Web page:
Finally, Salam takes issue with Sunstein’s first argument, questioning “whether the moral authority of the U.S. is enough to persuade, for example, India or China to take a step that will prove economically damaging in the short-term, and perhaps in the long-term as well.”

This argument too has been oversimplified. If one thinks of climate policy as being coextensive with economic pain, then yes, it will be hard to persuade developing countries to show much ambition. But it is not coextensive with economic pain — there are immense benefits, not only in avoided climate change but in public health and well-being.

The fact is, the results of serious climate mitigation efforts are, like climate impacts, subject to a huge degree of uncertainty. At this point, almost all countries agree that horrendous danger is looming up behind them. They agree on the need to venture ahead into the foggy territory of climate mitigation in order to avoid that danger. But because it is foggy, they are tentative and naturally reluctant to go first. The developing countries (reasonably) think that the richest and safest countries, the ones responsible for a lion’s share of the emissions, should taken on a lion’s share of the economic risks of mitigation, at least at first. And again, that’s what the U.S. would be taking on: not pain but risk.

Along with the risk that we’ll hurt our economy through the loss of carbon-intensive industry is the possibility that we will position ourselves for long-term success in the burgeoning clean-energy industry. All the models in the world won’t give us certainty about how those risks and opportunities balance out. (Though it’s worth noting that virtually every advance in clean air and water in our history has come at lower cost and greater benefit than expected.) Only action will reveal the truth.

Anyway, these arguments are familiar and too complex to be settled here. For my part, my response to the sophisticated objection is somewhat less sophisticated.

Arguments about the cost of climate action have traditionally emerged out of models contemplating a 2 degree rise in global average temperature by the end of the century. But that is no longer what we are facing. We are now on a trajectory toward 4 or even 6 degrees. Reviewing the science, the World Bank was recently moved to warn that “there is no certainty that adaptation to a 4°C world is possible.” Climate scientist Kevin Anderson, of the the U.K.’s leading climate research institution, the Tyndall Center, has said the following:

[A] 4 degrees C future is incompatible with an organized global community, is likely to be beyond ‘adaptation’, is devastating to the majority of ecosystems, and has a high probability of not being stable.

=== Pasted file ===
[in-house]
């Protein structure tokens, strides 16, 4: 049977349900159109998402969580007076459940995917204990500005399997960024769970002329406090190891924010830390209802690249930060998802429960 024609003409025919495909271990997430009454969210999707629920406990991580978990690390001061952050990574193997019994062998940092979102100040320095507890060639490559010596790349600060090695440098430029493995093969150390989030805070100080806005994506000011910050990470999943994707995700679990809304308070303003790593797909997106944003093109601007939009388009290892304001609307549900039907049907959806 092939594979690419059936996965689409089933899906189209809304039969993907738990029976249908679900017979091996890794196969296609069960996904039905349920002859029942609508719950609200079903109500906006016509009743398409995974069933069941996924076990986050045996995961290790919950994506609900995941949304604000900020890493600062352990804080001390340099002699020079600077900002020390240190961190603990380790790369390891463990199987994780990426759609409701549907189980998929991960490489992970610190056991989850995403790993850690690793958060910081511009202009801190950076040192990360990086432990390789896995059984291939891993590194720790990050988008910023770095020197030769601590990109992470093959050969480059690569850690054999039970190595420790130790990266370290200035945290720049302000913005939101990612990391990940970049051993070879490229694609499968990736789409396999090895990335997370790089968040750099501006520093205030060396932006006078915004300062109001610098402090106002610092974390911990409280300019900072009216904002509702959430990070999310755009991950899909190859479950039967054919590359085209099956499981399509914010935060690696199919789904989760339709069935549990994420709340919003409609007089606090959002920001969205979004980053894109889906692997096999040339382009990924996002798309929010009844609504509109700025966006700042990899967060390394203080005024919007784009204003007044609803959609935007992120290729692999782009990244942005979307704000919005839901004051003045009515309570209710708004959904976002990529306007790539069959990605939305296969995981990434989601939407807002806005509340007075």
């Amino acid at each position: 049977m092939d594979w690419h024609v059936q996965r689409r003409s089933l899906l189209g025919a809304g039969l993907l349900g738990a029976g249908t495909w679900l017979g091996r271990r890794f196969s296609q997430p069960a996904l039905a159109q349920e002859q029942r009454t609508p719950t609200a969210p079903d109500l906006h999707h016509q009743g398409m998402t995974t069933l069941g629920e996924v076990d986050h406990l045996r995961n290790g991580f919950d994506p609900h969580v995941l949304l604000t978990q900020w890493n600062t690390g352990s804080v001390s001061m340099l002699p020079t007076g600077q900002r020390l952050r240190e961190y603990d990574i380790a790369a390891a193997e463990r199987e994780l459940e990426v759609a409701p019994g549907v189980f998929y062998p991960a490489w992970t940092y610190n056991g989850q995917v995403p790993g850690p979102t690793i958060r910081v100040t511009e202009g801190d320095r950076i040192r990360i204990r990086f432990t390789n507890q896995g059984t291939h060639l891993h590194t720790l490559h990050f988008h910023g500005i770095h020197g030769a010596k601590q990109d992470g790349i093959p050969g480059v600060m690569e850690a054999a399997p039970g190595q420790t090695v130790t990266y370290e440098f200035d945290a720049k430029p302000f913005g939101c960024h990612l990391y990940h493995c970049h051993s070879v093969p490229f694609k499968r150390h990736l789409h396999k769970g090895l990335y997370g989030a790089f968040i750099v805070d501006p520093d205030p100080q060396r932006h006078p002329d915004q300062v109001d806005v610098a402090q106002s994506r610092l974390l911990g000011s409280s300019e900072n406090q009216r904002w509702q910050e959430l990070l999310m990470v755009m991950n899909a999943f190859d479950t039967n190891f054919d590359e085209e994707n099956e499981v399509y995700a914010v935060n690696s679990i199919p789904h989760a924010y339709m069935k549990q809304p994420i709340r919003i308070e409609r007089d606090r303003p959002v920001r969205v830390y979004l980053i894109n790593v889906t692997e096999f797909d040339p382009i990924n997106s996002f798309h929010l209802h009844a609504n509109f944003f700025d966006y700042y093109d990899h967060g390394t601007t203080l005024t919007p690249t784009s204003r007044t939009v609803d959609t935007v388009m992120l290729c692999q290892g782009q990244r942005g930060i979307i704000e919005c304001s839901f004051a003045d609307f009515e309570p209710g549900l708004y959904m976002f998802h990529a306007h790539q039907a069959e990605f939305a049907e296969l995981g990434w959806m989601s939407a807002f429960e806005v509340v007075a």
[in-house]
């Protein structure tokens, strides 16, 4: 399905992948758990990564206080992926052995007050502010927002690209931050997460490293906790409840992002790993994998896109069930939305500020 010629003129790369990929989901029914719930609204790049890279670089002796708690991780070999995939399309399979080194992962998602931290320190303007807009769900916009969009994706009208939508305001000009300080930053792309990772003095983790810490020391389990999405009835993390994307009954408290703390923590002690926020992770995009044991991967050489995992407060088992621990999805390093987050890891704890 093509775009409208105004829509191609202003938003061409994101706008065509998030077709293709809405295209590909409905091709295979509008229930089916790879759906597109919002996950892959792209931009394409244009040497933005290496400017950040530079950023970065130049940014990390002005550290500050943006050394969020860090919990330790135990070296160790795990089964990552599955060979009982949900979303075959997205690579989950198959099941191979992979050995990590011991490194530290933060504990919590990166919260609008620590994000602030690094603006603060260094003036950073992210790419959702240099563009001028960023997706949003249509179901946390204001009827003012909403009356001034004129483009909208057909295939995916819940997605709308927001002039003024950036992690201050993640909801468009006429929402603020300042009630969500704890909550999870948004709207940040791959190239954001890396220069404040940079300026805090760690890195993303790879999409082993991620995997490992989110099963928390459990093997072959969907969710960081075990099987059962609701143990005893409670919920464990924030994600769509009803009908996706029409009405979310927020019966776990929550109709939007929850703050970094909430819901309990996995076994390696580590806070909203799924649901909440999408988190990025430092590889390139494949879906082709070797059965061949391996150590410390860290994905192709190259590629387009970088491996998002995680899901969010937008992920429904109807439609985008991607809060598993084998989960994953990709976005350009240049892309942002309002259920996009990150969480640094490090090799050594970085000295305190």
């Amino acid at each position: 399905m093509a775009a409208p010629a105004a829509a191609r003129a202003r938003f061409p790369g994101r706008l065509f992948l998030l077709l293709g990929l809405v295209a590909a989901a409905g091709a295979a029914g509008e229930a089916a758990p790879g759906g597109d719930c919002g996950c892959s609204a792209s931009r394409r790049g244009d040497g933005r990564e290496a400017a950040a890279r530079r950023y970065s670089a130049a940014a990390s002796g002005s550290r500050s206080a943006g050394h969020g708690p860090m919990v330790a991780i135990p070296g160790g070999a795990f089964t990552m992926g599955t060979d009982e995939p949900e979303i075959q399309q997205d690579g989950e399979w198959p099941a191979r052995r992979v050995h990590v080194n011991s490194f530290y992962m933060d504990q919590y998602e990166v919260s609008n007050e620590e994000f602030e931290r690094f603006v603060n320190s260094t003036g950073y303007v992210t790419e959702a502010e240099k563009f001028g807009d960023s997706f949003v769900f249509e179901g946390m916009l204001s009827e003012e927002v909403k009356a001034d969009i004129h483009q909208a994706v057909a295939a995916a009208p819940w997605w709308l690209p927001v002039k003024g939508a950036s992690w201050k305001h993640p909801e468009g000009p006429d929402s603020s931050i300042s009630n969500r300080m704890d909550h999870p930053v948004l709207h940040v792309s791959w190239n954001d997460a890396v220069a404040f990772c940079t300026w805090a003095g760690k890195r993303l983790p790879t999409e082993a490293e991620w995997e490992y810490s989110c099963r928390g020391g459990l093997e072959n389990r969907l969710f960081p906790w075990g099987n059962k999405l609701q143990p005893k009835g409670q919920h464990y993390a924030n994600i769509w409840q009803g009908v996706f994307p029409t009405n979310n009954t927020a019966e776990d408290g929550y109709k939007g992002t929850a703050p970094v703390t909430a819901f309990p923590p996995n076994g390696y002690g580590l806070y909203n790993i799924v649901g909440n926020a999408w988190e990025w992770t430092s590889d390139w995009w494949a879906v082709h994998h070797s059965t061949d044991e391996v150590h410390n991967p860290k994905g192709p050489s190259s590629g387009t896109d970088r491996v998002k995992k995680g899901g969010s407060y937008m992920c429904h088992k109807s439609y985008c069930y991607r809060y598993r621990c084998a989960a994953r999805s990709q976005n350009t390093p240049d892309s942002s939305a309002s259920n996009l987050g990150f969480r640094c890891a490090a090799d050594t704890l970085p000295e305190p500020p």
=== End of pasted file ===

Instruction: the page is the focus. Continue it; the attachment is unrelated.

Not only does 4 degrees potentially threaten the ability of human beings to maintain advanced industrial societies, it is almost certainly a waystation along a path to even higher temperatures. By the time we get to 4 degrees, the earth’s biophysical systems are likely to be changing with a momentum that is unstoppable. We won’t just be condemning the people of 2100 to misery, but every generation thereafter as well, for centuries to come.

This new reality recently moved famed climate economist Nicholas Stern, author of the Stern Report, to say recently, “I underestimated the risks.” And you’ll recall that the Stern Report was denounced as “alarmist” when it came out. Discussion of climate by Very Serious People like Sunstein (and Salam) simply hasn’t grappled with climate situation as we now understand it.

So that’s the response to the sophisticated objection: The U.S. must act because all people have a moral obligation to act. We have no guarantee that if we act, others will act; we have no guarantee that if everyone acts, it will be enough. But inaction is not a choice. If the danger were an invading army from another planet or a raging global pandemic, we wouldn’t be having these arguments. The need for everyone to act would be obvious. Quibbles over who acts first, or who benefits most from the planet not being invaded, or how to avoid spending “too much” to avoid being annihilated would rightly be seen as verging on sociopathic. Everyone would be eager to act, despite having no certainty of success, because the alternative is simply unacceptable.

That’s the root of it: The results of inaction are morally unacceptable. They are also economically unacceptable, worse than virtually anything we might inflict on ourselves through too-vigorous pursuit of clean energy, regenerative agriculture, reforestation, resource-efficient land use, and resilient infrastructure. But ultimately it is a moral argument. We know we are on track for unthinkable human suffering and we know how to avoid it. Even if we can’t make a dime by saving millions of future children in Africa and Asia, we ought to save them. Even if we’re not certain of our success, we have to try. It’s a matter of human decency.

There was a time, not that long ago, when America took pride in leading the world against such dangers. Where is that pride now?